December 1, 2021

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Marie discovered Antarctica 1,300 years ago to Westerners

Marie discovered Antarctica 1,300 years ago to Westerners

(CNN) – For decades, historians and scientists believed that Antarctica was first discovered by Europeans and Americans. But according to a new study, the first to see the frozen landscape may be New Zealand’s native Maori.

According to research published this week, the Maori voyage to the southern continent may have preceded the 7th century, long before the Europeans arrived there in the early 19th century. Magazine of the Royal Society of New Zealand.

It is said that the first sighting of the mainland of Antarctica was due to a Russian expedition in 1820, and that the first record of a person setting foot in Antarctica was attributed in 1821 to an American explorer.

But according to the study, Polynesian sailors sailed on Antarctic waters about 1,320 years ago, a rich history hidden by European exploration.

“In the Polynesian tales of the voyage between the islands, we discovered that Hui de Rangiora’s voyage in the Antarctic and his crew, de Ivy O’Dea, probably existed in the early 7th century,” said Priscilla Wehi, a leading researcher and conservation biologist. .

This study is based on oral and story traditions and Maori carvings in the Maori community, which researchers refer to travelers, navigation and astronomical knowledge.

The researchers’ existing “gray literature” – research conducted outside of traditional education and business channels – has not been adequately researched.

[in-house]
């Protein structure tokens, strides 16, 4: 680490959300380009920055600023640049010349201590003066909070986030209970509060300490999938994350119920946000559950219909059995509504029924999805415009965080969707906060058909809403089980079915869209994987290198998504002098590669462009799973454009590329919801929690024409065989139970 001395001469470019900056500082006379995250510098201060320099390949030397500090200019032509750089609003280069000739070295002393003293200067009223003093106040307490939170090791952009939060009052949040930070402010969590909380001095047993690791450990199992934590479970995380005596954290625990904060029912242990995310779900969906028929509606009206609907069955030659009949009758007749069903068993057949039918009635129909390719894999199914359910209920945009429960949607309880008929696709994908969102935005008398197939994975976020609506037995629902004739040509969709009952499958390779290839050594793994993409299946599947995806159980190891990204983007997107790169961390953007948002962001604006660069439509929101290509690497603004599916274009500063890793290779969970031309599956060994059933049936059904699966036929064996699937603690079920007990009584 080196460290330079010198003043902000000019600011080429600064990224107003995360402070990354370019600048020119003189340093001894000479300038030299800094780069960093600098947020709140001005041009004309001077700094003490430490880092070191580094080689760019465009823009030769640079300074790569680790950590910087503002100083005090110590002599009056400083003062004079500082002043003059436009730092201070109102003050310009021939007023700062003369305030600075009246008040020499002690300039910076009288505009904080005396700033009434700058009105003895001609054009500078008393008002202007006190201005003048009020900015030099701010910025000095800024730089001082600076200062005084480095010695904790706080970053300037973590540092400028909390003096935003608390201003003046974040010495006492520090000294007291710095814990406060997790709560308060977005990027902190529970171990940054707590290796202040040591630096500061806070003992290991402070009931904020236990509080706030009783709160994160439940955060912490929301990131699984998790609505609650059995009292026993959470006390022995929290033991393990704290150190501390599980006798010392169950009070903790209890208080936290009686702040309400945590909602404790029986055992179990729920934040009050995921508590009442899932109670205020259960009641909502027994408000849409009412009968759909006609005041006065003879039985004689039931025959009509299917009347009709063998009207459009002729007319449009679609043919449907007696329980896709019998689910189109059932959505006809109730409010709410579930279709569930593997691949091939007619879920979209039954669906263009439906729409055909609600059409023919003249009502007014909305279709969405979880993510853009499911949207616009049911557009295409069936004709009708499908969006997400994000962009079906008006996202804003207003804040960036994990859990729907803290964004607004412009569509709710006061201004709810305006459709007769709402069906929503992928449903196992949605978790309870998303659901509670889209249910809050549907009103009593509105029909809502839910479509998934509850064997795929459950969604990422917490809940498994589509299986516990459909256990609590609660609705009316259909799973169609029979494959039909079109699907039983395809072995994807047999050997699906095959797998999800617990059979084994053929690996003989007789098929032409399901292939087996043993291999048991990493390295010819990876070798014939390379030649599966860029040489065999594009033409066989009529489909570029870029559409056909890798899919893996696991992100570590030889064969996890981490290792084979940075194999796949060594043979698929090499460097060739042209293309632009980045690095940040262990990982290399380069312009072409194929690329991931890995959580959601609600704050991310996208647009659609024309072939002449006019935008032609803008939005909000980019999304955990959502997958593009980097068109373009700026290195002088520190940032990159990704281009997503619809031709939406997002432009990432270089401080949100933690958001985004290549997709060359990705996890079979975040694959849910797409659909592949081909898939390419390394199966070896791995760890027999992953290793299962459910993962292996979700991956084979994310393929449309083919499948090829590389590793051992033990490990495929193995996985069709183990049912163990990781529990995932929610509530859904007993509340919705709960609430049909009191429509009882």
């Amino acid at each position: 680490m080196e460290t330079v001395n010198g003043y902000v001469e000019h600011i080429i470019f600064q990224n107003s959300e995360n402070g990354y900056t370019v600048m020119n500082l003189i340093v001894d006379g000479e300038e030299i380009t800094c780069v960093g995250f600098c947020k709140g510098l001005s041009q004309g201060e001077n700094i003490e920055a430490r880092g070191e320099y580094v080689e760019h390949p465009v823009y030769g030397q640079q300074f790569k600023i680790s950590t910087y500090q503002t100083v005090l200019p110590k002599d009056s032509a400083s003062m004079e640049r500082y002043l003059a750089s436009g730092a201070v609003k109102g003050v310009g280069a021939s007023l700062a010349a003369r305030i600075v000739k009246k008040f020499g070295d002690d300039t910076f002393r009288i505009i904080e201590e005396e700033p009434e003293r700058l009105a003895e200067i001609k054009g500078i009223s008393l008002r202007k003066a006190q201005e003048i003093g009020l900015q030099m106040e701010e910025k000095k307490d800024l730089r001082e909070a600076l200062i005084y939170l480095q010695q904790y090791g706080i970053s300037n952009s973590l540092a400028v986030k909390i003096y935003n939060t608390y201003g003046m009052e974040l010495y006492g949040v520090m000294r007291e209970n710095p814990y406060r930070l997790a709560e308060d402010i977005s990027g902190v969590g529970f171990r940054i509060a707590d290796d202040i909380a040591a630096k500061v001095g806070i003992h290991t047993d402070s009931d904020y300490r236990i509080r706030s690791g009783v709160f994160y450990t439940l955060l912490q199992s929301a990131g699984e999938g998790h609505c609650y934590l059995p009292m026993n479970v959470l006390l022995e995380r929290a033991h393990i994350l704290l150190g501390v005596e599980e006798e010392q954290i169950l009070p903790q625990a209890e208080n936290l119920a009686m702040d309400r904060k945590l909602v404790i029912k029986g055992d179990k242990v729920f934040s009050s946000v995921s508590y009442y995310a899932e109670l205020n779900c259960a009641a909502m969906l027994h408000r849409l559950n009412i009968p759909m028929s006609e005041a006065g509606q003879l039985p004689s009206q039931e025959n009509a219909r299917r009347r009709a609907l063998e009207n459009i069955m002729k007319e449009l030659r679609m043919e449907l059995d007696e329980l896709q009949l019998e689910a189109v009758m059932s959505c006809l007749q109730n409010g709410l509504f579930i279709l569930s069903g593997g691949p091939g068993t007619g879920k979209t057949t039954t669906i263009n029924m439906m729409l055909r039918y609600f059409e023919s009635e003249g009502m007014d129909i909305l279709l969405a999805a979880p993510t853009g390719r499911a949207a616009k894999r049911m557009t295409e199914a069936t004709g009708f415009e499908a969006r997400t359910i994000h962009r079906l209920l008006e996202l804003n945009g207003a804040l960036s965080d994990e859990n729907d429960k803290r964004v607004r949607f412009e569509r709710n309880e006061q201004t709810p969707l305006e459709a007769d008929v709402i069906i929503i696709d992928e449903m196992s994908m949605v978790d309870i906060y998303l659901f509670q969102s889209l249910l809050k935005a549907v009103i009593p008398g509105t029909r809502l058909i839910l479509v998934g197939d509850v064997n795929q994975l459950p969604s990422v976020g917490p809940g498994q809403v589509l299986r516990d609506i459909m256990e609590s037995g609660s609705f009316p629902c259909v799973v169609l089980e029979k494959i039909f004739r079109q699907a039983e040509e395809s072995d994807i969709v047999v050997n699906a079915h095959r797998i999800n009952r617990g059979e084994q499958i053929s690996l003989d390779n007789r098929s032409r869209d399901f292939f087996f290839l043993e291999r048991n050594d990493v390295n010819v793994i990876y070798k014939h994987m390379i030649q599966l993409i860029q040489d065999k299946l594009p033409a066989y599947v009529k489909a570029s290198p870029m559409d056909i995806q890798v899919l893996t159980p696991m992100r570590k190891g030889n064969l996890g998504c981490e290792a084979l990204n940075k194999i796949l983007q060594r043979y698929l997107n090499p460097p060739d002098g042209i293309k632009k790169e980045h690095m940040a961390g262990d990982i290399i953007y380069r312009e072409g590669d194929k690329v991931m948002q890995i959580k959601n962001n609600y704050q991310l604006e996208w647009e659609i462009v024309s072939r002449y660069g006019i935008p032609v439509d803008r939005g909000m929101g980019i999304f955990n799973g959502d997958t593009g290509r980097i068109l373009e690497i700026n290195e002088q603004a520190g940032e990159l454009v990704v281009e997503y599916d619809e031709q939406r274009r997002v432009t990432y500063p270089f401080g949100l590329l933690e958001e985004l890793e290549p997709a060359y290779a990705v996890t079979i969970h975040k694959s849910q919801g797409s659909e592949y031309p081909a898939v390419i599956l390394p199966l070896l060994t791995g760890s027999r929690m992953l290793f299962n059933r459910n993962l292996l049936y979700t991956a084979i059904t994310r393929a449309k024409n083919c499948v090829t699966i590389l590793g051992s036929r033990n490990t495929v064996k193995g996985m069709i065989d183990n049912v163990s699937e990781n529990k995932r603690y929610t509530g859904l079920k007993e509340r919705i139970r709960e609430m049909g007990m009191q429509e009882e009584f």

“When you put it together, it’s very clear, it has a very long connection with Antarctica,” Wei said. “Maori participated in various roles and in many ways based in Antarctica.”

Maori New Zealand Antarctica

Maori sculptures from New Zealand traditionally represent astronomy and navigation knowledge.

Co-author Billy van Utrecht said the study challenges general perceptions of the past and present surrounding Maori knowledge of Antarctica.

“Many Marians work as researchers in Antarctica participating in New Zealand fishing boats in the southern ocean,” he said. “Many Marians have had living and physical experiences, such as the Antarctic landscapes and coastal areas.”

According to Wehi, looking at the past from a different perspective shows that history is “multi-dimensional.”

“The contribution of many unrepresented groups, from indigenous peoples to women, is well known and it is certainly present in Antarctic history,” she said.

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